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Constitutional History
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Aboriginals: Treaties & Relations
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1492 - 1779
1763 - 1791
1764 - 1836
1811 - 1867
1867 - 1870
1871 - 1875
1876 - 1877
1878 - 1898
1899 - 1922
1923 - 1950
1951 - 1981
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Pionniers et Immigrants
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Photo: Senator James Gladstone - Glenbow Archives NA-1524-1
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1951 - 1981: Aboriginal Rights Movement

Upon signing the United Nations Universal Declaration of Human Rights in December 1948, Canada's government was forced to re-examine its treatment of Aboriginals for the first time. Voting rights were extended in 1960, and Aboriginal civil rights became an ongoing concern in the 1970s. While there were still many Aboriginal grievances, they would make significant gains during this period.

Topics in this section:

Indian Act Revisions, 1951
The Right To Vote, 1960
White and Red Papers, 1969 - 1970
Drybones Case, 1970
Calder Case, 1973
Berger Commission, 1974 - 1977
James Bay and Northern Québec Agreement, 1975
Other Interesting and Important Documents

Indian Act Revisions, 1951
In 1951, the Indian Act was changed so that many of the most oppressive laws banning key customs - including potlatches, pow-wows or other cultural ceremonies - were no longer effective. Aboriginals were also now allowed to possess and drink alcohol for the first time, but only on their own reserves.

Just as significant were changes made to the act allowing Aboriginals to sue the government over land claims. The provinces gained an increased role in determining Indian status. However, ultimate control over the Aboriginal peoples still resided (and still resides) with the federal government.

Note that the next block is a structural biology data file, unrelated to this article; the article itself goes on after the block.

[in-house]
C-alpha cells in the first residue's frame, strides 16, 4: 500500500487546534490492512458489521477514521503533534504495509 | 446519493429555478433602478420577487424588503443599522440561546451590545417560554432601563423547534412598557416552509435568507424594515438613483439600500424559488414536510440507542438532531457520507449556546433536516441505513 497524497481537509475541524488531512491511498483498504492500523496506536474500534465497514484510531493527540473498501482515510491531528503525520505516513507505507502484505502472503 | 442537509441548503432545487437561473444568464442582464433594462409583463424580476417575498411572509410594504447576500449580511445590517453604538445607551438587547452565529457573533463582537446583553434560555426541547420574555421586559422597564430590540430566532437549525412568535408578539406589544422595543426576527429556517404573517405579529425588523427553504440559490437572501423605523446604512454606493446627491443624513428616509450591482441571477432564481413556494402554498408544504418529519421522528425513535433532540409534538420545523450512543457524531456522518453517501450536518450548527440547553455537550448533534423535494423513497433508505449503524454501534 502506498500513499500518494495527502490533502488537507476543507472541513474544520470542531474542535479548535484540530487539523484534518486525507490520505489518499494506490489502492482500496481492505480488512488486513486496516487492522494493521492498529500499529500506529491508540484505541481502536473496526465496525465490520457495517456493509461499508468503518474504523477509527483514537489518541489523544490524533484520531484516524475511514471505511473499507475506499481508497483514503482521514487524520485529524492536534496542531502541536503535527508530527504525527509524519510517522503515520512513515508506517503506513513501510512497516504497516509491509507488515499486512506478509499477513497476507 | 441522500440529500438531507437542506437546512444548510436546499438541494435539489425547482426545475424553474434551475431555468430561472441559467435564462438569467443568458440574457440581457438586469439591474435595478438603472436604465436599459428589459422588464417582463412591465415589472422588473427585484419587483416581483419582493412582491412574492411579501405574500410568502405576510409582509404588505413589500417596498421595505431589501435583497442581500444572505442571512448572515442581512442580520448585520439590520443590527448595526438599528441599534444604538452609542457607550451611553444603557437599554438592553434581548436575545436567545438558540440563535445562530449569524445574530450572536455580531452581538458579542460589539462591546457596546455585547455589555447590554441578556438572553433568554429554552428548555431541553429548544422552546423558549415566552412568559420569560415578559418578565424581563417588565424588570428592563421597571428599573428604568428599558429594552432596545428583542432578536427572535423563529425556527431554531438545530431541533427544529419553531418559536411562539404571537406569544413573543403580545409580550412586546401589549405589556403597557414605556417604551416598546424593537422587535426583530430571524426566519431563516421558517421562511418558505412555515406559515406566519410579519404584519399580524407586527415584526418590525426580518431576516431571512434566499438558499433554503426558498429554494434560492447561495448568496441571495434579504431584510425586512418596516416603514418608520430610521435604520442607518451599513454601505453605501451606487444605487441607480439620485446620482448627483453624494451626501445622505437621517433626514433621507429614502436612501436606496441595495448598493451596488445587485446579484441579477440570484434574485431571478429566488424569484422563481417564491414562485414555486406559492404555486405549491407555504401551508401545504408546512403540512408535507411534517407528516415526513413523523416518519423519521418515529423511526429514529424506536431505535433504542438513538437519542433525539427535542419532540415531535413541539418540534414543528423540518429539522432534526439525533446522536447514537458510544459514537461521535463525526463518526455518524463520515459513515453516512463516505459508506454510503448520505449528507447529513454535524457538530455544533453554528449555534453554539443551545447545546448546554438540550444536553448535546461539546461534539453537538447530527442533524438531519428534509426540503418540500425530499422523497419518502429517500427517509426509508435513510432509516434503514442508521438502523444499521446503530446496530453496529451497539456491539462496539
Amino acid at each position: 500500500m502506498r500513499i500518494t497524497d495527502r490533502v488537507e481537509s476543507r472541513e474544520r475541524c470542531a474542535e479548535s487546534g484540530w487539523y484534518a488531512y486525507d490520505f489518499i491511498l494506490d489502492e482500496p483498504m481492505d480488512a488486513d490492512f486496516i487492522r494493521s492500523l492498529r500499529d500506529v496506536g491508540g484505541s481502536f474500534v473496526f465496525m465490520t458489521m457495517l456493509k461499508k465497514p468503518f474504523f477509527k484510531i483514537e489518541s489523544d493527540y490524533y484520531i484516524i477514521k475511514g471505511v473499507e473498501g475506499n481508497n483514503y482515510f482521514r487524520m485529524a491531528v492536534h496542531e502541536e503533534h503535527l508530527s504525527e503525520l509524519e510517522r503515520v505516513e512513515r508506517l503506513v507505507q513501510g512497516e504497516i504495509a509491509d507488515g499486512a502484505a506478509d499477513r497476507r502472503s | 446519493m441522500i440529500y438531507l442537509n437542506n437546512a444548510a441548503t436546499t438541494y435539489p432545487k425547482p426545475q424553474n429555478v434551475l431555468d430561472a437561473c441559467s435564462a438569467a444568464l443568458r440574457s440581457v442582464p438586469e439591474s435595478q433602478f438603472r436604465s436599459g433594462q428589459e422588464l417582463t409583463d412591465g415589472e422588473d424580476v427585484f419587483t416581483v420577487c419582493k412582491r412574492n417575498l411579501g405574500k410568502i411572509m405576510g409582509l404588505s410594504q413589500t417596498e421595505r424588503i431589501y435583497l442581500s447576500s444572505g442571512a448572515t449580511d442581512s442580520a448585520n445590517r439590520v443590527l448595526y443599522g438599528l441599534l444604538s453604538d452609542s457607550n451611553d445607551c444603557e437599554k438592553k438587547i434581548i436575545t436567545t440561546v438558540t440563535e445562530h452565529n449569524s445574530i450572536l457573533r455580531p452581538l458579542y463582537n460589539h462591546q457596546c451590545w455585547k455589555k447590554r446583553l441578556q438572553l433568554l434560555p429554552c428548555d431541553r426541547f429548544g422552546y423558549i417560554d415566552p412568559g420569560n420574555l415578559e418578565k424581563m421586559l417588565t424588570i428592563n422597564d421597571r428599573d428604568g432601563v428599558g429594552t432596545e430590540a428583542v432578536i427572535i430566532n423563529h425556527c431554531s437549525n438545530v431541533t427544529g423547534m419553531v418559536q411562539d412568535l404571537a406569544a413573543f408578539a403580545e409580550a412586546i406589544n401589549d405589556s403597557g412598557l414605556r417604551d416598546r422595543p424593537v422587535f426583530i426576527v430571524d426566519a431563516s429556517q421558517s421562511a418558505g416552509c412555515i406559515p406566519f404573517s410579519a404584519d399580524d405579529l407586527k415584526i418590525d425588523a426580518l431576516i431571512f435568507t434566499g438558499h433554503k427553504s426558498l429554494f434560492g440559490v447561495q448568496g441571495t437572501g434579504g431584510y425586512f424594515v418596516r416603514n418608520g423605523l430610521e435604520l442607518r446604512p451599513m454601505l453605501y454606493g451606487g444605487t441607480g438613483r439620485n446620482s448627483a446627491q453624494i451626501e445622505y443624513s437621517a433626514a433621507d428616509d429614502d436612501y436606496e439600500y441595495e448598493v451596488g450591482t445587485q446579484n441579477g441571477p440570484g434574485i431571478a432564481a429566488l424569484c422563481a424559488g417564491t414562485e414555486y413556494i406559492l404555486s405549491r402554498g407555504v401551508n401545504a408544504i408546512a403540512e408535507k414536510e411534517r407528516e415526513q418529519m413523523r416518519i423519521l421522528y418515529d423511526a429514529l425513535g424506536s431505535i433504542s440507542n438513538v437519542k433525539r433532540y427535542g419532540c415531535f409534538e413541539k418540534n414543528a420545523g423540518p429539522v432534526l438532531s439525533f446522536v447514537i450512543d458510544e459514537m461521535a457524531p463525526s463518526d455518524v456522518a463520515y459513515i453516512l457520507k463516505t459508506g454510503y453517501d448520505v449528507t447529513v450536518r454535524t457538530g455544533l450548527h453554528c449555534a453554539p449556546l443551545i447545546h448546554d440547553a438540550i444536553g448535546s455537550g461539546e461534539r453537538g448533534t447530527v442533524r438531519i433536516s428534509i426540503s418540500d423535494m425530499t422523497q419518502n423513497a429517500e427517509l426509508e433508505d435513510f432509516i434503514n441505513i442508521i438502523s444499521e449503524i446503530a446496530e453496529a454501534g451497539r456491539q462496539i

The Right to Vote, 1960
In 1958, Prime Minister John Diefenbaker named James Gladstone, a member of Alberta's Blood tribe, as the first Native Senator. Then, in 1960, he gave non-enfranchised Aboriginals the right to vote in federal elections. Despite these moves, though, the federal government was still opposed to the idea of Aboriginal self-government.

In March 1959, the Royal Canadian Mounted Police was sent into Six Nations Reserve near Brantford, Ontario, which, until 1924, had been completely self-governed. The police were there to evict Iroquois chiefs and clan mothers after traditionalists on the reserve seized control and, for all intents and purposes, declared the reserve separate from Canada.

Photo: Alberta tipis, 1970 - Glenbow Archives NA-2864-6300
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White and Red Papers, 1969 - 1970
The year following Prime Minister Pierre Trudeau's rise to power in 1968, his government issued a White Paper on Aboriginal policy that argued that Canada shouldn't negotiate any further treaties with the Native peoples. Trudeau believed treaties were something only signed between sovereign nations. His government also did not agree with Aboriginal land right claims, either, because they were too broad and unspecific. Aboriginals feared this stance would undermine their special rights and status within Canadian society.